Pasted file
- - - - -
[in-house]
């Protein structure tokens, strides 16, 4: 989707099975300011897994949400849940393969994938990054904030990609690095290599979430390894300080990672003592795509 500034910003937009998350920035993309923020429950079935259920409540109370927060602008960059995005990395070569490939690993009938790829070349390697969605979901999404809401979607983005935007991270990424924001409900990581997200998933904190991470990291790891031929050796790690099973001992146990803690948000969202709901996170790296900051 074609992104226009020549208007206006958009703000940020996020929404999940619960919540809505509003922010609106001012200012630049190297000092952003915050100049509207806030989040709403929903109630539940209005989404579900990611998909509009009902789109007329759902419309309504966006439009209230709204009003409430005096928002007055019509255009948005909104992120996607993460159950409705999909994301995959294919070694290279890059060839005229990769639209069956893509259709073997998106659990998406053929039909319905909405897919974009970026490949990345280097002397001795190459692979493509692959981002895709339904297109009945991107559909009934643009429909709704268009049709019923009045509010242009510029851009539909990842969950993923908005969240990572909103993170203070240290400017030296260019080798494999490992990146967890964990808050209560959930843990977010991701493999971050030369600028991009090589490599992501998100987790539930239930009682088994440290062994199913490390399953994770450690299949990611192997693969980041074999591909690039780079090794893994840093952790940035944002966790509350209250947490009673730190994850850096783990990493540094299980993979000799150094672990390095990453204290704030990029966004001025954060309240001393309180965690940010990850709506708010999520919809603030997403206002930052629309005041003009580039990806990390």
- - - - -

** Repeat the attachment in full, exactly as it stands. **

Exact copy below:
[in-house]
């Protein structure tokens, strides 16, 4: 989707099975300011897994949400849940393969994938990054904030990609690095290599979430390894300080990672003592795509 500034910003937009998350920035993309923020429950079935259920409540109370927060602008960059995005990395070569490939690993009938790829070349390697969605979901999404809401979607983005935007991270990424924001409900990581997200998933904190991470990291790891031929050796790690099973001992146990803690948000969202709901996170790296900051 074609992104226009020549208007206006958009703000940020996020929404999940619960919540809505509003922010609106001012200012630049190297000092952003915050100049509207806030989040709403929903109630539940209005989404579900990611998909509009009902789109007329759902419309309504966006439009209230709204009003409430005096928002007055019509255009948005909104992120996607993460159950409705999909994301995959294919070694290279890059060839005229990769639209069956893509259709073997998106659990998406053929039909319905909405897919974009970026490949990345280097002397001795190459692979493509692959981002895709339904297109009945991107559909009934643009429909709704268009049709019923009045509010242009510029851009539909990842969950993923908005969240990572909103993170203070240290400017030296260019080798494999490992990146967890964990808050209560959930843990977010991701493999971050030369600028991009090589490599992501998100987790539930239930009682088994440290062994199913490390399953994770450690299949990611192997693969980041074999591909690039780079090794893994840093952790940035944002966790509350209250947490009673730190994850850096783990990493540094299980993979000799150094672990390095990453204290704030990029966004001025954060309240001393309180965690940010990850709506708010999520919809603030997403206002930052629309005041003009580039990806990390």